There’s really no good way to be beheaded, but if it’s going to happen you’d want it to be done as quickly and cleanly as possible.
Unfortunately for quite a few people who’ve been sent to the axe they’d have been giving their executioner far less than a five star review for the service provided.
Royalty is supposed to get the fanciest treatment possible, with Henry VIII ordering a top executioner over from France to kill wife number two Anne Boleyn, and might have made sure he got the best talent by booking the job before her trial found her guilty.
It doesn’t always work that smoothly, though, as poor old Mary, Queen of Scots required three chops of the axe to finish the job.
The first blow missed her neck and hit the back of her head, and while the second swing of the axe killed her it took another chop to actually cut off the head.
Any remaining dignity was lost when the executioner lifted up the head by the hair and it turned out Mary had been wearing a wig, so the severed head dropped to the ground and rolled around.
It seems as though the two big rules for these executions are firstly to actually hit the target and secondly to make sure you cut the head off properly.
Those rules were missed by whomever executed Henry VIII’s (he had a lot of people beheaded) loyal advisor and Danny Dyer’s ancestor Thomas Cromwell, as it apparently took several swings of the axe to kill him.
Still, that’s not even the worst beheading ever because in the case of Margaret Pole they must have outsourced her beheading to the work experience kid.
Sentenced to death in the reign of Henry VIII (told you he loved his beheadings) for being a Catholic and facing charges of plotting against the King, her executioner got into double figures worth of axe swings before finally finishing the job.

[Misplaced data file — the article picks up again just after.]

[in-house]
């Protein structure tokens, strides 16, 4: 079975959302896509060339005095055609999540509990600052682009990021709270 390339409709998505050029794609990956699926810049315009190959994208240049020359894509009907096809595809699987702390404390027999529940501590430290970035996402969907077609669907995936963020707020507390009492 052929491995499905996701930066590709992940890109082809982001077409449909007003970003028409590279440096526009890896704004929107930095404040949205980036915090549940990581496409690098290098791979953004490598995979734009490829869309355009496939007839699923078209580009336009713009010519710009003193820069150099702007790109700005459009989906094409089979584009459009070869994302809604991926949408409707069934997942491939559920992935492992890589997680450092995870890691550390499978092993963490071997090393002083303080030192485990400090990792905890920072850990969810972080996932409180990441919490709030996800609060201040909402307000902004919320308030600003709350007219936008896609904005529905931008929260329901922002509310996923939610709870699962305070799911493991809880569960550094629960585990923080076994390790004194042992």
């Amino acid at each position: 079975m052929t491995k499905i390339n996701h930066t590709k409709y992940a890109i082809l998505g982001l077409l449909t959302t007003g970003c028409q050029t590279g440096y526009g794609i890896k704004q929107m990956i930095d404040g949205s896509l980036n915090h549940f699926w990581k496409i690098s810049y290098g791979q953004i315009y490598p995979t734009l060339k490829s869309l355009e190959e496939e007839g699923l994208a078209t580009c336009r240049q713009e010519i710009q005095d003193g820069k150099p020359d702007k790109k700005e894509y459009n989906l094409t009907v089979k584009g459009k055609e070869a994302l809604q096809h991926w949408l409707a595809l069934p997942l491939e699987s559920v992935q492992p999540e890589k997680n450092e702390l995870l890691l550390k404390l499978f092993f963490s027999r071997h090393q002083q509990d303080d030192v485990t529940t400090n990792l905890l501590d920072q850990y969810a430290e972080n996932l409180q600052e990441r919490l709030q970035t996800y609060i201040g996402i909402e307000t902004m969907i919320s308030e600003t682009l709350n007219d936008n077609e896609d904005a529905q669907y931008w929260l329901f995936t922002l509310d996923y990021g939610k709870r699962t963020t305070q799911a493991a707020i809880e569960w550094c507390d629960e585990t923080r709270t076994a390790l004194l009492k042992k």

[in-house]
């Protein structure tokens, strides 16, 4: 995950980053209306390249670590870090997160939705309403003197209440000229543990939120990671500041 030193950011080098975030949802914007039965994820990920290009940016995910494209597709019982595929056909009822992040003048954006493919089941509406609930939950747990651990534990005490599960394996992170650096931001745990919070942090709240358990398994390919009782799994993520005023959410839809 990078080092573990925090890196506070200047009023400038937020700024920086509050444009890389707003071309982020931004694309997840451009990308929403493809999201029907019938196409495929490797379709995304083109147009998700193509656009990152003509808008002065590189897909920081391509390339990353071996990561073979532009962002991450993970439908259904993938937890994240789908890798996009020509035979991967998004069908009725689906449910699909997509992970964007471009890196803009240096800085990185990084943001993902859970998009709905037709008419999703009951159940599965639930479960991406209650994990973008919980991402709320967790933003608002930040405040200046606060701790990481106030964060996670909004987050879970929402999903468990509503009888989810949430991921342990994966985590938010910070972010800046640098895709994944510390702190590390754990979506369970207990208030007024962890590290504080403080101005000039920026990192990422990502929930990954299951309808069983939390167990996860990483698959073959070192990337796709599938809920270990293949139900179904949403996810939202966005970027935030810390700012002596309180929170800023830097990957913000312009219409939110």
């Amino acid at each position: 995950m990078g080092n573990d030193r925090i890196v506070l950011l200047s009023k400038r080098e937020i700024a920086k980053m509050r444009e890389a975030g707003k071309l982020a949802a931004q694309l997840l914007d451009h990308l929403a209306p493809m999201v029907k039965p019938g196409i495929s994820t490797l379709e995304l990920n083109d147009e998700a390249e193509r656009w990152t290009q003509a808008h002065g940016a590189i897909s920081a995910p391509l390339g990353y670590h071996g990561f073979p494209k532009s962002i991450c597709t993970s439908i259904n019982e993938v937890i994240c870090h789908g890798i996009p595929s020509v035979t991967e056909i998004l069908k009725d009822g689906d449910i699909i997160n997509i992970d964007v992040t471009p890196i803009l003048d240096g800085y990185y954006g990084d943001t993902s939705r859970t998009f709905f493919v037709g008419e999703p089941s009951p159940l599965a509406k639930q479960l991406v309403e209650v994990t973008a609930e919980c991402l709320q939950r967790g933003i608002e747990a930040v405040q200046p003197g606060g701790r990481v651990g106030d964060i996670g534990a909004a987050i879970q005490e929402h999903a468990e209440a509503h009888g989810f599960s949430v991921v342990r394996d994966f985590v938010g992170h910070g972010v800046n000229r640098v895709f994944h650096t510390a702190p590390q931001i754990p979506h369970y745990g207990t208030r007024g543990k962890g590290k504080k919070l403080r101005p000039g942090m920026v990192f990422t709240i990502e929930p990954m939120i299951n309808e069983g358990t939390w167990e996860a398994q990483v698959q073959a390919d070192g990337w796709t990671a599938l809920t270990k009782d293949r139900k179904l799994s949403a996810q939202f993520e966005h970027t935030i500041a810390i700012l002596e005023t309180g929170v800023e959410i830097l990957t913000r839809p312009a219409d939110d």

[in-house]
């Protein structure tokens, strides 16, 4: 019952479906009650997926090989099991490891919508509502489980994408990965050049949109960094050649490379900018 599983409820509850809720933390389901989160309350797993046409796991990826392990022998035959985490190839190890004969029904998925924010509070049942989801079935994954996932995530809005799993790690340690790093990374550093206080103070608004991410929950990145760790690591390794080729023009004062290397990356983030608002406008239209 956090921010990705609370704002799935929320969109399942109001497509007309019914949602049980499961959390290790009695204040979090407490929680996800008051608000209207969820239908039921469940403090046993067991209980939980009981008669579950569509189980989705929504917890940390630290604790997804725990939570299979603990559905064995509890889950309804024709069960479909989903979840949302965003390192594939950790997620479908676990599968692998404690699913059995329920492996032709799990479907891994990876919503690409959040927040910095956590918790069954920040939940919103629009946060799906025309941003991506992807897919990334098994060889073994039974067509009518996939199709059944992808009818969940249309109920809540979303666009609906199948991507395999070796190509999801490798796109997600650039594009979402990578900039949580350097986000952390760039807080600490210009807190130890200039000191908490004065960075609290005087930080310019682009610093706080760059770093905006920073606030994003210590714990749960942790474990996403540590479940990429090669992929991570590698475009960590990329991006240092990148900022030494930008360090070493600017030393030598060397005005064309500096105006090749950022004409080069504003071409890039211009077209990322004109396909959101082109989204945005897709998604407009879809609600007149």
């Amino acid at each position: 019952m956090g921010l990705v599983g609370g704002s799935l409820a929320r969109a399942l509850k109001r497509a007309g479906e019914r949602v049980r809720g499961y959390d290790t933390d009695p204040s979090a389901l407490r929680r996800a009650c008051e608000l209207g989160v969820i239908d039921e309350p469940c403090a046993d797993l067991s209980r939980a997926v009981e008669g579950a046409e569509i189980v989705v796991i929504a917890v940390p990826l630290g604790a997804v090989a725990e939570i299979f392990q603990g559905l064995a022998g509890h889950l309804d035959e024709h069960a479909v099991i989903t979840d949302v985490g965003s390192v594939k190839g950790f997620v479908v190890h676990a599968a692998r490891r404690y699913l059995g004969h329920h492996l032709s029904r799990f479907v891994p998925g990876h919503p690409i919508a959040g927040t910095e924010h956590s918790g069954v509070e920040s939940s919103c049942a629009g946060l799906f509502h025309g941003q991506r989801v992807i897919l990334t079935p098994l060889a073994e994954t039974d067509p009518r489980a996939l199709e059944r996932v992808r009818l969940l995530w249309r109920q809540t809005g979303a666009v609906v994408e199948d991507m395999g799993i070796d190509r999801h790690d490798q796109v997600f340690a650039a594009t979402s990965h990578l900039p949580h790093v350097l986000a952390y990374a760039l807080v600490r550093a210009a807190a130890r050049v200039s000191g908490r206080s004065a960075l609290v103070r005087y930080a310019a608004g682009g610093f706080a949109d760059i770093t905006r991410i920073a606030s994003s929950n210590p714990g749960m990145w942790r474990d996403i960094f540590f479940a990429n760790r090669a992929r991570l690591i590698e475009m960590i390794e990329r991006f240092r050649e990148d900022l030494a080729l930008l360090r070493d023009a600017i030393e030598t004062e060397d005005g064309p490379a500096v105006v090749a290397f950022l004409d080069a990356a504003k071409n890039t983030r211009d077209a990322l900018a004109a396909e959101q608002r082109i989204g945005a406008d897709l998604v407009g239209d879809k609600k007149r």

Margaret didn’t accept that she was guilty of the crimes laid against her and the 67-year-old woman had to be held down on the chopping block.
It took the inexperience executioner a grand total of 11 swings to finally sever her head at the neck, having struck her on the back and the head.
The executioner was called a ‘wretched and blundering youth’ who performed his job in ‘the most pitiful manner’ by the ambassador to the Holy Roman Emperor (think Germany and Austria but very politically confusing).
Then again, while beheading done wrong sounds like a nasty way to go Henry VIII (yes, him again) found an even worse way to execute someone when a cook named Richard Roose was accused of poisoning a bishop.
Roose suffered a particularly horrendous punishment as he was boiled alive, being dunked three times into a giant cauldron of boiling water until he was dead.